Genetic background in the rat affects endocrine and metabolic outcomes of Bisphenol F exposure


Aurora St. Luke's Medical Center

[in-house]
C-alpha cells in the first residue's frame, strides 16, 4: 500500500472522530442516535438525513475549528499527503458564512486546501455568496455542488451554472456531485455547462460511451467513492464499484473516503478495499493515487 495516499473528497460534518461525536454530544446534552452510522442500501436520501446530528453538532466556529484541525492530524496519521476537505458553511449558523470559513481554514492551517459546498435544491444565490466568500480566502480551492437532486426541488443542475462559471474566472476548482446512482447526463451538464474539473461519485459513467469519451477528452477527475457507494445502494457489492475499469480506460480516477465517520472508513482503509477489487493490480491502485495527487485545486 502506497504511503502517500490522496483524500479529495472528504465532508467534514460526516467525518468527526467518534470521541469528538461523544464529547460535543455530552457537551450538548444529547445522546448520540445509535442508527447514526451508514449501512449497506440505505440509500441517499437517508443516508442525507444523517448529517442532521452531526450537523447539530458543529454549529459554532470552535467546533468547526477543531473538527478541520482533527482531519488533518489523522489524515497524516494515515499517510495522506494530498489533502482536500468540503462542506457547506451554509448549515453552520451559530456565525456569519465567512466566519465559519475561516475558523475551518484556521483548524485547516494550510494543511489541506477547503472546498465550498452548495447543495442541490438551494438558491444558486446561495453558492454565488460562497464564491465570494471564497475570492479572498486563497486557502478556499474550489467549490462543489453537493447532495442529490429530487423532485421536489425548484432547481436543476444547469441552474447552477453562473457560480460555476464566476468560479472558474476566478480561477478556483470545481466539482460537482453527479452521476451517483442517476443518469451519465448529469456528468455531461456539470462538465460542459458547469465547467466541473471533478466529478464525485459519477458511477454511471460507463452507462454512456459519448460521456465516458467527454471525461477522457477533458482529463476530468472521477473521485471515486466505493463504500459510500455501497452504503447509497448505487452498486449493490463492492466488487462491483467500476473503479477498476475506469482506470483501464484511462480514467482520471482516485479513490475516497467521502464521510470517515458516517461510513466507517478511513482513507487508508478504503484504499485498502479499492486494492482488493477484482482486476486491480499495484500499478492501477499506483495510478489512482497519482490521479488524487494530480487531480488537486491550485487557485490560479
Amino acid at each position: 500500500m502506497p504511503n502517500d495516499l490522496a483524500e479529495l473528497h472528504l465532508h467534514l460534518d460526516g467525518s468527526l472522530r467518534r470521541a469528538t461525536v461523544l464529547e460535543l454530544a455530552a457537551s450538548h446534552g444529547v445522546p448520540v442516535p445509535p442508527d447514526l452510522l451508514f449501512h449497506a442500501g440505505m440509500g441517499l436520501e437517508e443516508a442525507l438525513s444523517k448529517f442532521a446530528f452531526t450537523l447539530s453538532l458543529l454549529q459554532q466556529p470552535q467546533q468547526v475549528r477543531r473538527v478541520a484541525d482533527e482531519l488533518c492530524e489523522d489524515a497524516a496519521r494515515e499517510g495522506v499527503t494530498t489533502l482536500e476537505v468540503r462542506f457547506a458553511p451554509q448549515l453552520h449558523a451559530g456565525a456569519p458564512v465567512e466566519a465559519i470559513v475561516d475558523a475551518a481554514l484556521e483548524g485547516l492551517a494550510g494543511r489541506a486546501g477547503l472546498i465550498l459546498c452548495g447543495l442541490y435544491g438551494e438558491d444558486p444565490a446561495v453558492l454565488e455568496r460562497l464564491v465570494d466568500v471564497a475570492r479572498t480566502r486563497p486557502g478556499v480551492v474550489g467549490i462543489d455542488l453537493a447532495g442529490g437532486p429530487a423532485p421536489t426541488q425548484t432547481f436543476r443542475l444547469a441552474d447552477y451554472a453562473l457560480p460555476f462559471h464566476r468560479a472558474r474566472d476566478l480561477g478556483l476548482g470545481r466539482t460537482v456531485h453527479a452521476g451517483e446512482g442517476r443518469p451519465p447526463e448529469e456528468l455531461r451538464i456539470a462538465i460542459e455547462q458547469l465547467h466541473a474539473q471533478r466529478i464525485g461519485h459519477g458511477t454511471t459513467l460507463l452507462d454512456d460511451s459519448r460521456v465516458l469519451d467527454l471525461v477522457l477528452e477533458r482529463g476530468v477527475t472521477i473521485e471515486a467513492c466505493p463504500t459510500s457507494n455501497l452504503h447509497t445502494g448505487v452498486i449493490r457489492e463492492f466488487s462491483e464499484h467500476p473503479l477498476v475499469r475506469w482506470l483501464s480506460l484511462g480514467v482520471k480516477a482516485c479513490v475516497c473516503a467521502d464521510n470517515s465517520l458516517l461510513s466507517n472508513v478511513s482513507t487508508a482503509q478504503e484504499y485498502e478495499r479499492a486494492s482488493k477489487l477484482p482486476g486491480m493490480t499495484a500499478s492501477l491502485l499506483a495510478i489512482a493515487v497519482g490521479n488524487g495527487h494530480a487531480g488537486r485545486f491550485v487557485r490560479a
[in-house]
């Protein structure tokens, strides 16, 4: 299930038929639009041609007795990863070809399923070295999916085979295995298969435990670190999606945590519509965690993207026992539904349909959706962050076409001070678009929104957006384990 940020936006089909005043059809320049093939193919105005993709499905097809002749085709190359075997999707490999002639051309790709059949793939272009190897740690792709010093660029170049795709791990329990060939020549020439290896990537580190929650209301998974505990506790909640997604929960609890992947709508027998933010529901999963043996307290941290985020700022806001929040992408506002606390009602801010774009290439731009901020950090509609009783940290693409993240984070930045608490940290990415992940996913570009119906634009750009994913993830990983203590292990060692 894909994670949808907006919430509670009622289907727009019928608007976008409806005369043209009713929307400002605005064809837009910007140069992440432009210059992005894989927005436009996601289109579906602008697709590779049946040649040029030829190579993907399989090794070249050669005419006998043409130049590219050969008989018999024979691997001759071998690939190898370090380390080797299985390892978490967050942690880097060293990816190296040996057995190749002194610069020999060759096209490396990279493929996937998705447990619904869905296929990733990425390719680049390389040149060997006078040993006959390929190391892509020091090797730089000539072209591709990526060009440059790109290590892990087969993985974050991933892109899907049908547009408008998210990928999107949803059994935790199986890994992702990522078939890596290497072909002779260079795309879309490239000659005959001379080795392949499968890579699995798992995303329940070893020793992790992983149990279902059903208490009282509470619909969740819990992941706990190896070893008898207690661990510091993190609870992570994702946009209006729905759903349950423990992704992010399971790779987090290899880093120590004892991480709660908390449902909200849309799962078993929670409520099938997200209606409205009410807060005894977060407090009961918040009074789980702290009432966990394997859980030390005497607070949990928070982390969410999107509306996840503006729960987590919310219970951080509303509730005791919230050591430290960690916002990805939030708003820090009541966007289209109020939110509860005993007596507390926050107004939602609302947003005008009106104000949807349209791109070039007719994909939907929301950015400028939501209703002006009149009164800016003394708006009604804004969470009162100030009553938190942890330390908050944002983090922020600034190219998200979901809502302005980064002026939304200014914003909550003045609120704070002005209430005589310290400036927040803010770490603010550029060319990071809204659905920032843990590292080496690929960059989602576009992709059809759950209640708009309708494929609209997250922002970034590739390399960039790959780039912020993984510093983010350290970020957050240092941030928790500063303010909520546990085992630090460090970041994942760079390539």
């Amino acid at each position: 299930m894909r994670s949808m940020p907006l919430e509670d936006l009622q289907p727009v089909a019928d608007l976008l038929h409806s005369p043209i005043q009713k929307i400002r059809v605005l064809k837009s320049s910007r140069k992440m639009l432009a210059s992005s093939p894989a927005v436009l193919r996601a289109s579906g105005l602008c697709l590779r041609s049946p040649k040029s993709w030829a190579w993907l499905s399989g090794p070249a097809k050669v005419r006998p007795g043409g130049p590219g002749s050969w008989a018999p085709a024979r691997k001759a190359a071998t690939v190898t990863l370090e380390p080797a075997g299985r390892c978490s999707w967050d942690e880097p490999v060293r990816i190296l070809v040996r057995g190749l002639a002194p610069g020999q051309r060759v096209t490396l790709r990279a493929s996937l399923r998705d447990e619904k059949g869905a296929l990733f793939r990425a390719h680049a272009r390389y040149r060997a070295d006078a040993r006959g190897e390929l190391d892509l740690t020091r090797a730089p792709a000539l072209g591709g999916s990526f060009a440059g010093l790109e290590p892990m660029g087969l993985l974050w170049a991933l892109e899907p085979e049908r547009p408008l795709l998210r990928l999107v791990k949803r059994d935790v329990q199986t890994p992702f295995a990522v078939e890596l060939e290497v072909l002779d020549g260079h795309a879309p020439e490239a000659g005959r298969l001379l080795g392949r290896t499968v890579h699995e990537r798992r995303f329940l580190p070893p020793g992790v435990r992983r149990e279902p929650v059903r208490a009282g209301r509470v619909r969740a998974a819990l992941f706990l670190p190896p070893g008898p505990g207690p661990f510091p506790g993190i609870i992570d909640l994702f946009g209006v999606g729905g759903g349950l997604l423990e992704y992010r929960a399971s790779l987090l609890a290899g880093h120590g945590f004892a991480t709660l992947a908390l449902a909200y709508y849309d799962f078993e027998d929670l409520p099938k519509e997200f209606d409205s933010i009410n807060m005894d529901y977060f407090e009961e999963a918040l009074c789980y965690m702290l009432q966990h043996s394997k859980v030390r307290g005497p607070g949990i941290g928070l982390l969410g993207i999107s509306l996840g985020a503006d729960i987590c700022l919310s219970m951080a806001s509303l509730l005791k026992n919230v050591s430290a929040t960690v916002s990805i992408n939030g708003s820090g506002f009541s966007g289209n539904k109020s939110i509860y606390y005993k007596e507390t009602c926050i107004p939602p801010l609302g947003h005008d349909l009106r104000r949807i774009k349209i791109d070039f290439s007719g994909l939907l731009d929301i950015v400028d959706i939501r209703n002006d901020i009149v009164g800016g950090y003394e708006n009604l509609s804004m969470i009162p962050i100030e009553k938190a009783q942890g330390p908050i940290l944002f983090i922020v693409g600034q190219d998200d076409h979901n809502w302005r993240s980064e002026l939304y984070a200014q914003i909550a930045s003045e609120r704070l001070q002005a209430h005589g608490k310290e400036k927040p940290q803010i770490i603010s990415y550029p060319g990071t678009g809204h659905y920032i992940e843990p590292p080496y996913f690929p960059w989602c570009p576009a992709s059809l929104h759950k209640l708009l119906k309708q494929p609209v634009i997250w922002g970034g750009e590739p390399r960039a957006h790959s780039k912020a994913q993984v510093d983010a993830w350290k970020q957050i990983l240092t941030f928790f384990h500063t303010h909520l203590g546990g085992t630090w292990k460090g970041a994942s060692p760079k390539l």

Environmental bisphenol compounds like bisphenol F (BPF) are endocrine disrupting chemicals (EDC) affecting adipose and classical endocrine systems. Genetic factors that influence EDC exposure outcomes are poorly understood and are unaccounted variables that may contribute to the large range of reported outcomes in the human population. We previously demonstrated that BPF exposure increased body growth and adiposity in male N/NIH Heterogeneous Stock (HS) rats, a genetically heterogeneous outbred population. We hypothesize that the founder strains of the HS rat exhibit EDC effects that were strain- and sex-dependent. Weanling littermate pairs of male and female ACI, BN, BUF, F344, M520, and WKY rats randomly received either vehicle (0.1% EtOH) or 1.125 mg BPF/L in 0.1% EtOH for ten weeks in drinking water. Body weight and fluid intake were measured weekly, metabolic parameters were assessed, and blood and tissues were collected. BPF increased thyroid weight in ACI males, thymus and kidney weight in BUF females, adrenal weight in WKY males, and possibly increased pituitary weight in BN males. BUF females also developed a disruption in activity and metabolic rate with BPF exposure. These sex- and strain-specific exposure outcomes illustrate that HS rat founders possess diverse bisphenol-exposure risk alleles and suggests that BPF exposure may intensify inherent organ system dysfunction existing in the HS rat founders. We propose that the HS rat will be an invaluable model for dissecting gene EDC interactions on health.

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